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As shopping continues to shift away from brick-and-mortar stores to e-commerce, Nordstrom is investing in technology to connect its physical stores to digital.
Specifically, Blake Nordstrom, the company's co-president, announced plans to expand a "Reserve Online and Try in Stores" option from a handful of stores in Seattle to Chicago, immediately, and then to Nordstrom stores in all 50 states.
The company also added a feature to its mobile app that allows shoppers to scan an item in-store, but fulfill the order online. This is handy in cases where they want a different color or size than what's in stock, for example.
Traditional retailers have experimented with but been generally slow to adapt their businesses to e-commerce and mobile shopping behavior.
Meanwhile, Amazon is ramping up its efforts in apparel. It already has a $3.4 billion share of a $200 billion apparel market in the U.S., and realized a 25 percent increase in apparel sales last year, compared with industry-wide growth of just 3 percent, according to One Click Retail estimates.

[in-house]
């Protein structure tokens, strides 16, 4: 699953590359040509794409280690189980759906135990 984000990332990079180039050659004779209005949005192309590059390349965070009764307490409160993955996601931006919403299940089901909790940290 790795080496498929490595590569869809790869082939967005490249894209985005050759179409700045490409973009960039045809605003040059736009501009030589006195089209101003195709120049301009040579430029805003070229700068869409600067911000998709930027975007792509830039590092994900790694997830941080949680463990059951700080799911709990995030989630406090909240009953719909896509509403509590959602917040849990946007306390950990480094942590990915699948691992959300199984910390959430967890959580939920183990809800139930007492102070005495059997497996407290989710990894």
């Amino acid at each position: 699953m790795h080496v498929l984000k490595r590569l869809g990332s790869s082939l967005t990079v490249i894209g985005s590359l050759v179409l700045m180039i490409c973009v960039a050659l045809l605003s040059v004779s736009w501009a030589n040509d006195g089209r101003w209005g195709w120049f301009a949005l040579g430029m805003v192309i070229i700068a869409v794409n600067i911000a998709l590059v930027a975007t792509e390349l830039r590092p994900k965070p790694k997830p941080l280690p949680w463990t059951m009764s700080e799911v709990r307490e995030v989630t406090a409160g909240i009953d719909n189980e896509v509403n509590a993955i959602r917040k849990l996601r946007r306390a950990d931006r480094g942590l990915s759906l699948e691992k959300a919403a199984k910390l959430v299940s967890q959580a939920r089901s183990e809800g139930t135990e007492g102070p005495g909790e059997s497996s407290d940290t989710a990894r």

It's becoming common for retailers to allow site users to buy online and pick up items in stores. But few retailers also allow users to shop from their phones within stores like Nordstrom is doing, or to reserve items just to try them on.
Nordstrom's second-quarter earnings, out Thursday, met Wall Street expectations, a rare feat for these days.
According to an Ernst & Young analysis conducted for the National Retail Federation, U.S. retail is expected to grow between 3.7 and 4.2 percent this year, while online and non-store sales are expected to grow more rapidly, between 8 and 12 percent.